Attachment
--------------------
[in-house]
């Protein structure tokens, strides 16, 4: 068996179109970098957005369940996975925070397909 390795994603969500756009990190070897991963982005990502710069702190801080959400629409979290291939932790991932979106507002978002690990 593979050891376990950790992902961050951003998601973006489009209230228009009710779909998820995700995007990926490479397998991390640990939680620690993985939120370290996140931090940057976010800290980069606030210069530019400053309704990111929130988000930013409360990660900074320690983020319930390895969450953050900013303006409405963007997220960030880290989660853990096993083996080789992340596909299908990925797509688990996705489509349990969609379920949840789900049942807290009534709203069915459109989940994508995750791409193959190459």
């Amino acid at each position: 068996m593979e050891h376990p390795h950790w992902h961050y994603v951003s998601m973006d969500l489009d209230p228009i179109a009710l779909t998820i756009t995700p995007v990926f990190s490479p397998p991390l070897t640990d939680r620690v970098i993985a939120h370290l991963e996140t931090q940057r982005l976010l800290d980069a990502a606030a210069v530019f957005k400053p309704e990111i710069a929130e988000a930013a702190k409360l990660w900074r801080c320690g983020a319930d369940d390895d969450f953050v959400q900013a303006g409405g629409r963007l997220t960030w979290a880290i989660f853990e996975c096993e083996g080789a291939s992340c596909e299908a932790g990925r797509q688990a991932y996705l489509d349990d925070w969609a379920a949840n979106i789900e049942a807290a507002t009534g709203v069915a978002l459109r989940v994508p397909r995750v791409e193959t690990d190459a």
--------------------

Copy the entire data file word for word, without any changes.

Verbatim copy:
[in-house]
């Protein structure tokens, strides 16, 4: 068996179109970098957005369940996975925070397909 390795994603969500756009990190070897991963982005990502710069702190801080959400629409979290291939932790991932979106507002978002690990 593979050891376990950790992902961050951003998601973006489009209230228009009710779909998820995700995007990926490479397998991390640990939680620690993985939120370290996140931090940057976010800290980069606030210069530019400053309704990111929130988000930013409360990660900074320690983020319930390895969450953050900013303006409405963007997220960030880290989660853990096993083996080789992340596909299908990925797509688990996705489509349990969609379920949840789900049942807290009534709203069915459109989940994508995750791409193959190459």
């Amino acid at each position: 068996m593979e050891h376990p390795h950790w992902h961050y994603v951003s998601m973006d969500l489009d209230p228009i179109a009710l779909t998820i756009t995700p995007v990926f990190s490479p397998p991390l070897t640990d939680r620690v970098i993985a939120h370290l991963e996140t931090q940057r982005l976010l800290d980069a990502a606030a210069v530019f957005k400053p309704e990111i710069a929130e988000a930013a702190k409360l990660w900074r801080c320690g983020a319930d369940d390895d969450f953050v959400q900013a303006g409405g629409r963007l997220t960030w979290a880290i989660f853990e996975c096993e083996g080789a291939s992340c596909e299908a932790g990925r797509q688990a991932y996705l489509d349990d925070w969609a379920a949840n979106i789900e049942a807290a507002t009534g709203v069915a978002l459109r989940v994508p397909r995750v791409e193959t690990d190459a």